Mar 5, 2020 in Research

Female Hip Hop Subverts Patriarchy

Lisa A. Lewis remarked in her book Gender Politics and MTV: Voicing the Difference that when MTV was identifying its audience, it targeted primarily the youth and as a result white male teenagers. As a result, both female performers and black musicians of both sexes did not have a platform for their representation. Whereas black male artists had rap and hip hop subgenres, female artists were somewhat left behind because the ideological discourse carved out for them only a role of decorative elements in male music videos. However, a new generation of female artists grew up and came to the foreground to promote the body positive, active sexual life, and agency. Although the previous waves of feminism attempted to equate sexual freedom and female sexuality with objectification and perpetuation of patriarchy, the representatives of the last wave, such as Nicki Minaj, Rah Digga, Lizzo, and others, view it as empowerment and liberation.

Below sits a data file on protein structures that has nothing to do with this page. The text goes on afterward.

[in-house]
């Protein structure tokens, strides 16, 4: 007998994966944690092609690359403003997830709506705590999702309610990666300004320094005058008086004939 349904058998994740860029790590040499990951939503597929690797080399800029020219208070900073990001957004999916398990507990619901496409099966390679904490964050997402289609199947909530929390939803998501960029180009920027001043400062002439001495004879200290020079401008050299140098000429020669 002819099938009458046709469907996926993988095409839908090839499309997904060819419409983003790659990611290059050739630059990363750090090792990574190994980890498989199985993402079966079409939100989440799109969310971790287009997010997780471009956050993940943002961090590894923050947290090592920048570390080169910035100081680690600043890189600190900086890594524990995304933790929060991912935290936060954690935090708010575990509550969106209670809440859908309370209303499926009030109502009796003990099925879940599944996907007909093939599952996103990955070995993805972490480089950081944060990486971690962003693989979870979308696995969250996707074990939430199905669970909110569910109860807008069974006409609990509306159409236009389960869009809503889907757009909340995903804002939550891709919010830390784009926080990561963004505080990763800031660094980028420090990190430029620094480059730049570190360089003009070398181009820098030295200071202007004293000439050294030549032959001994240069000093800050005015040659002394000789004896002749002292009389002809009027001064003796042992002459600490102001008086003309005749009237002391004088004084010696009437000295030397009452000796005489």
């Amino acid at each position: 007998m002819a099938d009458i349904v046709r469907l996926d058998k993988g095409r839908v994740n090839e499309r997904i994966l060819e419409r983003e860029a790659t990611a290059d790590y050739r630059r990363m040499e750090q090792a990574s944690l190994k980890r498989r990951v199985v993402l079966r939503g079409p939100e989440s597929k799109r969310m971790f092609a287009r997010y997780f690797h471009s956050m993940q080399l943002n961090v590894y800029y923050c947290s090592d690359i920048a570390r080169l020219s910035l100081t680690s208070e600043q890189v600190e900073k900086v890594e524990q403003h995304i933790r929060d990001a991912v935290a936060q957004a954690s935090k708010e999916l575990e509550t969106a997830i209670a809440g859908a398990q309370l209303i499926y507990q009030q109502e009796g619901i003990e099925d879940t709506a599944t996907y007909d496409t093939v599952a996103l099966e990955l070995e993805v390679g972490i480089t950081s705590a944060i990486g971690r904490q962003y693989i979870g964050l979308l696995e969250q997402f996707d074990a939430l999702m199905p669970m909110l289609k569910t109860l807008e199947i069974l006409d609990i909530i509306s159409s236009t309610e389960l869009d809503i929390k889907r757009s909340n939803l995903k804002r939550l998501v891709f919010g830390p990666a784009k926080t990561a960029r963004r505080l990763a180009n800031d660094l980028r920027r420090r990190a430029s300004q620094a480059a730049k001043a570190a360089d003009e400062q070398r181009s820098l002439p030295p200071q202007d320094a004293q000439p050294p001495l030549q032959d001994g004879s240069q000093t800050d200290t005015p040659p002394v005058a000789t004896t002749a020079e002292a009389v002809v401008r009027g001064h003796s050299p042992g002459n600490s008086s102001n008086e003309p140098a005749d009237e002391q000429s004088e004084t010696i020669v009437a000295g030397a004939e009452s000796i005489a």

Lewis argues that today’s patriarchy still forces “the contradiction” on females by requiring them to be active, independent, and pursue careers, which are masculine qualities, and be submissive, passive, and strive for home making and child rearing, which are believed to be typically feminine qualities. In this regard, MTV, and the show business industry on the whole, used to perpetuate, and still does in many instances, the stereotype of femininity. The rock scene used to be regarded as a primarily masculine field of activity because it was associated with aggression, authenticity and a lack of commercialization. Thus only pop music was available as a field of professional endeavors for females because it was closely related to consumerism, frivolousness, and shallowness, as female-related qualities. The division of the scene between pop and rock left out rap and hip hop to marginal groups of black males but they also pushed out females to the outsides allowing them to be pretty furnishings in their musical videos.